on   ses.inst_id = ash.inst_id
                and  ses.sid = ash.session_id
                and  ses.serial# = ash.session_serial#
                and  ses.sql_id = ash.sql_id
                and  ses.row_wait_obj# = ash.current_obj#
                and  ses.plsql_object_id = ash.plsql_object_id
                and  ses.plsql_subprogram_id = ash.plsql_subprogram_id
 
         where  ash.session_id = :sid
         and    ash.session_serial# = :serial#
         and    ash.sql_id = :sql_id
         group by grouping sets
              ( ( ash.inst_id, ash.sql_id, ash.session_state
                , ash.wait_class
                , ash.plsql_object_id
                , ash.plsql_subprogram_id
                , ash.plsql_entry_object_id
                , ash.plsql_entry_subprogram_id
                , ash.current_obj#
                , ses.sid
                , ash.top_level_sql_id )
              , () )
       )
order by grouping_id asc, samples desc

ASH summary this query SQL only

This is the same as the previous query, but without the calling PL/SQL details to give a clearer view of the database access.

select a.current_wait
     , case
          when a.grouping_id > 0 then '(Total:)'
          else a.session_state
       end as session_state
     , a.wait_class
     , a.elapsed
     , round(100 * ratio_to_report(a.samples) over (partition by a.grouping_id),1) as percent
     , case when a.current_obj# > 0 then
          ( select distinct o.owner || '.' || o.object_name || rtrim('.' || o.subobject_name,'.')
            from   dba_objects o where o.object_id = current_obj# )
       end as wait_object
from   ( select case ses.row_wait_obj# when ash.current_obj# then 'Y' end as current_wait
              , ash.session_state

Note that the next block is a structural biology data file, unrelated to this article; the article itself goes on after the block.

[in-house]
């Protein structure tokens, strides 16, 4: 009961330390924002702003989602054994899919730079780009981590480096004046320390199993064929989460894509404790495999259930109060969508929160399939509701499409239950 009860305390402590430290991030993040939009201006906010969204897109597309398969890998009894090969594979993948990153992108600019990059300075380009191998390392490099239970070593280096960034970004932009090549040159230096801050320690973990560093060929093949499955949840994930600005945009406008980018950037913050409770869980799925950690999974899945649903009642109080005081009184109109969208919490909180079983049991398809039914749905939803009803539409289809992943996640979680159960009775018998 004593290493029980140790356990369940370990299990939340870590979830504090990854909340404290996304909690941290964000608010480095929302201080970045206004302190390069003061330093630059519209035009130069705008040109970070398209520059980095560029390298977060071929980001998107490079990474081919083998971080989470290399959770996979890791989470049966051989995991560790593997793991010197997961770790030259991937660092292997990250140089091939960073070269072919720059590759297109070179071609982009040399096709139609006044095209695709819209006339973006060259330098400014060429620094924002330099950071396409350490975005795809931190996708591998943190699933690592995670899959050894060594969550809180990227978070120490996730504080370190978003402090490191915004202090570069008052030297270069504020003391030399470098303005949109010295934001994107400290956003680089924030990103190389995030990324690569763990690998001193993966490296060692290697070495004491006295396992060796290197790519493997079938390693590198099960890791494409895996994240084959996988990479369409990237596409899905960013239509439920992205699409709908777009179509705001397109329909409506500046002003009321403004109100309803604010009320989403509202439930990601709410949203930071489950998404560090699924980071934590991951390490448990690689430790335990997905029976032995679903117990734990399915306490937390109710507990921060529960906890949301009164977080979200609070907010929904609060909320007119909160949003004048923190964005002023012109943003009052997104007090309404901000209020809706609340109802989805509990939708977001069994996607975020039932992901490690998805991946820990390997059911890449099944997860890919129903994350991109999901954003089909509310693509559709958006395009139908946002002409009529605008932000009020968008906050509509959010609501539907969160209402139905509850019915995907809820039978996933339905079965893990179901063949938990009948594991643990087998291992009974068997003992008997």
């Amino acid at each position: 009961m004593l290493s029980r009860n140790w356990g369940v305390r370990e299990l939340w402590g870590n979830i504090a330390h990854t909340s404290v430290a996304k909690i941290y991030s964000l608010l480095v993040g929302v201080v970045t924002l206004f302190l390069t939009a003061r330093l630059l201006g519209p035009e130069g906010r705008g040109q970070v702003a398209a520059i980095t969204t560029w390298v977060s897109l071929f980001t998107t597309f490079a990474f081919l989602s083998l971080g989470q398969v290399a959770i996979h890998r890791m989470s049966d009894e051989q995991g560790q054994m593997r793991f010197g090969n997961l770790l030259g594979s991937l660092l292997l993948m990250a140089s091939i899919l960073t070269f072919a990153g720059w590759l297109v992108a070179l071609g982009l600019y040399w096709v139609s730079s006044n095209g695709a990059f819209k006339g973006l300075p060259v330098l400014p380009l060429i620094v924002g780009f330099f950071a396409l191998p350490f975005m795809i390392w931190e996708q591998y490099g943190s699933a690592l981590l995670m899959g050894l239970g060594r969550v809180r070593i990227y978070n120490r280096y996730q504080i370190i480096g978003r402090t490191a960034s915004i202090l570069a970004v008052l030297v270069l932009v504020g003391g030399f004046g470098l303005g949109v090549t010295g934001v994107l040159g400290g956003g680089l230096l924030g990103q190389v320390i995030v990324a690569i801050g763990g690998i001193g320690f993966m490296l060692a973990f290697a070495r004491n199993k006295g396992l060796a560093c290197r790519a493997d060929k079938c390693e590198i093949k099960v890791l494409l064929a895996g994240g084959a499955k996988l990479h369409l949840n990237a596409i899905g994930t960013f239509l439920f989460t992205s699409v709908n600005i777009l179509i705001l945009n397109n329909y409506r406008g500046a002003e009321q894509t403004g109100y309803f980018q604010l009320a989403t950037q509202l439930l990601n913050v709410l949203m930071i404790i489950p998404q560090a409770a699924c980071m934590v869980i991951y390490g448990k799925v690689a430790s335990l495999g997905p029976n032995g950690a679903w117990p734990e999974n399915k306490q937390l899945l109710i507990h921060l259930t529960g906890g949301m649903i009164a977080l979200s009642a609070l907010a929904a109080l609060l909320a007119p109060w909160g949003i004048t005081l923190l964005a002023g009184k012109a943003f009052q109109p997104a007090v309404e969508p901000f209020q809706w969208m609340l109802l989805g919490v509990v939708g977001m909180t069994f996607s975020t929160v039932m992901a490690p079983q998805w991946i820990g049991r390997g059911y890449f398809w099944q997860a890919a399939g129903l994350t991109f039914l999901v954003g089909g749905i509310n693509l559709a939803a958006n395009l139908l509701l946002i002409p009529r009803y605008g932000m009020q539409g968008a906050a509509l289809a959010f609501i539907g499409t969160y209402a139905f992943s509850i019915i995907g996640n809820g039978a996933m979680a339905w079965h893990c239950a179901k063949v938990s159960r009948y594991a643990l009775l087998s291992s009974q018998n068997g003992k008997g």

, ash.wait_class
              , ash.current_obj#
              , count(*) as samples
              , cast(numtodsinterval(count(*), 'SECOND') as interval day(1) to second(0)) as elapsed  -- assumes 1 sample per sec
              , ash.inst_id
              , grouping_id
                ( ash.sql_id
                , ash.session_state
                , ash.wait_class
                , ash.current_obj#
                , ses.row_wait_obj# ) as grouping_id
         from   gv$active_session_history ash

                left join gv$session ses
                on   ses.inst_id = ash.inst_id
                and  ses.sid = ash.session_id
                and  ses.serial# = ash.session_serial#
                and  ses.sql_id = ash.sql_id

         where  ash.session_id = :sid
         and    ash.session_serial# = :serial#
         and    ash.sql_id = :sql_id
         group by grouping sets
              ( ( ash.inst_id, ash.sql_id, ash.session_state
                , ash.wait_class
                , ash.current_obj#
                , ses.row_wait_obj# )
              , () )
       ) a
order by grouping_id asc, samples desc

ASH detail this session

Finally, I have a straight listing of v$active_session_history for the current session so you can get an idea of what it is currently doing:

select ash.sample_time
     , ash.sql_id
     , ash.blocking_session, ash.session_state
     , ash.wait_class
     , case when ash.current_obj# > 0 then
          ( select o.owner || '.' || o.object_name || rtrim('.' || o.subobject_name,'.') from dba_objects o where o.object_id = nullif(ash.current_obj#,-1) )
       end as wait_object
     , case when ash.plsql_entry_object_id is not null then
          ( select pls.owner || '.' || pls.object_name || '.' || pls.procedure_name
            from   dba_procedures pls
            where  pls.object_id = ash.plsql_entry_object_id and pls.subprogram_id = ash.plsql_entry_subprogram_id )